• Lomotil 

    Factors That Influence Drug Charge Penalties

    Listed below are a few of the many factors that may influence how severe the penalty is for a drug charge

    • previous arrest history
    • location of the drug charge
    • whether the charge is a felony or misdemeanor
    • citizenship status
    • whether a weapon was used during the drug offense
    • involvement of a minor
    • the quantity of the drug
    • whether the person knew that they possessed the drugs in question
    • police conduct; i.e., whether an improper search or abuse of power was used by the police
    • other aggravating circumstances

    What Happens When You Receive A Drug Charge?

    The legal procedures for a drug charge will be different depending on the unique circumstances involving the charge, such as whether violence or weapons were involved. 


    If a police officer arrests someone for a drug-related offense it doesn’t mean they’re convicted of the crime. If arrested, it’s recommended that a person stays calm and says as little as possible. 

    Once taken to the police station, the person in custody has the right to make a telephone call to a family member, friend, or defense attorney. 

    Arraignment Hearing

    After being processed at the police station, the arraignment hearing will take place. 

    This is a court proceeding that advises a person of their rights and allows the defendant to enter a plea of guilty, not guilty, or no contest. 

    Bail Or Jail

    During the arraignment, a person may request that a bail amount be set for release from jail. 

    Depending on the circumstances surrounding the drug charge, a judge may grant bail and allow the person to be released from jail and remain at home during their trial.

    If bail is not granted, or if a person cannot afford to post bail, they will have to remain in a jail cell for the duration of their trial. 


    Whether ultimately convicted of a drug crime or not, there will be a steep financial burden on a person arrested for a drug offense. 

    While the cost of an attorney may be minimal depending on a person’s ability to hire counsel on their own, there are an array of fines that may be applied, starting at a minimum of $1,000. 

    Serious drug crimes may result in a $1 million maximum fine, 32 years in prison, and a mandatory parole period of three years.

    Fines are in addition to any legal, medical, and other related expenses that may have accumulated as a result of the drug charge. 

    Can You Attend A Drug Rehab Program Instead Of Serving Jail Time?

    Some people who have been charged with an alcohol- or drug-related offense may be able to attend a substance abuse treatment program instead of going to jail. 

    Drug offenders may be able to use this option provided their crime did not result in the death of another person. 

    Court-ordered or court-mandated treatment will usually take place in a residential facility and will include an array of evidence-based treatment services.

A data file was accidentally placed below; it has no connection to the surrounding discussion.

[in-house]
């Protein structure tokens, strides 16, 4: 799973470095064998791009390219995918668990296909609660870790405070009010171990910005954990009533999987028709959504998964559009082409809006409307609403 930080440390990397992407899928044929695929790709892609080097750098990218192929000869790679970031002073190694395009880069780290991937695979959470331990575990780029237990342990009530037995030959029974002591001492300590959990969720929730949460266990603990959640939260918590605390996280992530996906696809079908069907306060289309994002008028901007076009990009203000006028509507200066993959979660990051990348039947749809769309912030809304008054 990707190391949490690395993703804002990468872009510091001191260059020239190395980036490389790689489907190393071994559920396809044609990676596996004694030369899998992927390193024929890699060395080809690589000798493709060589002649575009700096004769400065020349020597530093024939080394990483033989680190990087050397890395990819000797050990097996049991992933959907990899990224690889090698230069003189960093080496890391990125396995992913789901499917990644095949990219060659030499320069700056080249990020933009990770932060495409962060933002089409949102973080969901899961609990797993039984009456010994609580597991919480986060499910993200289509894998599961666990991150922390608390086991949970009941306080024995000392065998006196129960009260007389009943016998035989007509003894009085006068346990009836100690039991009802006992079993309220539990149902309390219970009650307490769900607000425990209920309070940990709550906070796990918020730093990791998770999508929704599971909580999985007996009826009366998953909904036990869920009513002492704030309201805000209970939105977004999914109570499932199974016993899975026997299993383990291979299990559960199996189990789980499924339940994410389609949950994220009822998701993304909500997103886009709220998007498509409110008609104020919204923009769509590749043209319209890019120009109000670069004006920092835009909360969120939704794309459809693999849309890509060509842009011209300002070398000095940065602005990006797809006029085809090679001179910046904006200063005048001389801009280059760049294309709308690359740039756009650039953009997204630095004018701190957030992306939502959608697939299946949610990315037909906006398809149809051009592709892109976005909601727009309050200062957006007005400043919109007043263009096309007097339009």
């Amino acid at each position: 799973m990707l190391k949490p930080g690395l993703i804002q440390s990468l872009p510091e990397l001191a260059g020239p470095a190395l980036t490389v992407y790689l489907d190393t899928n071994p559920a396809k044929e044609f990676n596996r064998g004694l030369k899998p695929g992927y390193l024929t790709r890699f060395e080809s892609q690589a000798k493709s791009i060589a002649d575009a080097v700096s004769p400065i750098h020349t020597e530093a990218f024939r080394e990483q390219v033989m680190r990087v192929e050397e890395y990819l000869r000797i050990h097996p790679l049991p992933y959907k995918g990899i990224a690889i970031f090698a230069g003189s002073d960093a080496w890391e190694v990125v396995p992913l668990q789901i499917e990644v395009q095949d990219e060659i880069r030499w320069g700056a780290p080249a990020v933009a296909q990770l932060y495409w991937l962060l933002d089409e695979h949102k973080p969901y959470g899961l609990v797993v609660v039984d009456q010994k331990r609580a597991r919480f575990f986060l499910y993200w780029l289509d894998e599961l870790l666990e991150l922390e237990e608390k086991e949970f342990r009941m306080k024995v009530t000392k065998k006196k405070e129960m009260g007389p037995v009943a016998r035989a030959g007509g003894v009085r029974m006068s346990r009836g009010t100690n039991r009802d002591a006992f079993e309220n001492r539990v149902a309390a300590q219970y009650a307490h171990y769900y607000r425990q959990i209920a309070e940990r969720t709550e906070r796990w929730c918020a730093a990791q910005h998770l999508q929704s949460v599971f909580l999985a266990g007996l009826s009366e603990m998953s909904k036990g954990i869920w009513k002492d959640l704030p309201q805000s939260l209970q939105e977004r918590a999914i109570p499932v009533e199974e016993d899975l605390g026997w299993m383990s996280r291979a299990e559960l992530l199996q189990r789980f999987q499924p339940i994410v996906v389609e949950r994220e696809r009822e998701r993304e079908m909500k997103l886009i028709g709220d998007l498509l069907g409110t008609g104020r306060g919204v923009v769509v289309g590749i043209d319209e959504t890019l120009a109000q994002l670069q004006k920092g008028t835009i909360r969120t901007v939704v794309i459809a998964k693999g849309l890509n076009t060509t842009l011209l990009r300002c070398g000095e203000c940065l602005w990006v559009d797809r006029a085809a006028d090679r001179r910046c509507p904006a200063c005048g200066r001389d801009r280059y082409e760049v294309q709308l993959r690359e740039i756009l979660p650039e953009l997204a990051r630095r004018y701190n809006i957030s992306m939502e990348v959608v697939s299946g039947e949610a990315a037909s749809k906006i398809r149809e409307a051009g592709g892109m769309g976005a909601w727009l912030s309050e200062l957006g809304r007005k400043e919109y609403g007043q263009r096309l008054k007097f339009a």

Addiction recovery services may include:

    How A Drug Charge May Affect Employment

    If a person is employed when they’re charged with a drug crime, it may have detrimental effects on their current and future job prospects.

    A drug charge is a time-consuming process and will require going through a trial and court proceedings. It may require missing many days of work, raising suspicions from the employer. 

    Depending on the rules set by the employer, a person can be fired from their job for receiving a drug charge, particularly if the employer turns down applicants who have been convicted of crimes.

    Drug charges can also affect future employment, as some employers will not hire anyone with a prior conviction on their record.

    If a prospective employer asks for a criminal background check, it’s a good indication that they will not hire someone charged with a drug crime. However, this is not always the case.

    Steps To Take If You Receive A Drug Charge

    Below are some of the important steps you can take if a drug charge is levied against you

    • Utilize your right to remain silent. Anything you say to law enforcement can be used against you in court. Contact a defense attorney as soon as possible to discuss your case. 
    • Ask the court to suppress the evidence. In the event that the police violated your constitutional rights when they seized the drugs you allegedly had, the judge may suppress the evidence and dismiss the case without a trial. 
    • Challenge the evidence of possession. The prosecution may not be able to prove beyond a reasonable doubt that you possessed the controlled substance. Having an illegal drug in your proximity or possession does not automatically mean a crime has been committed.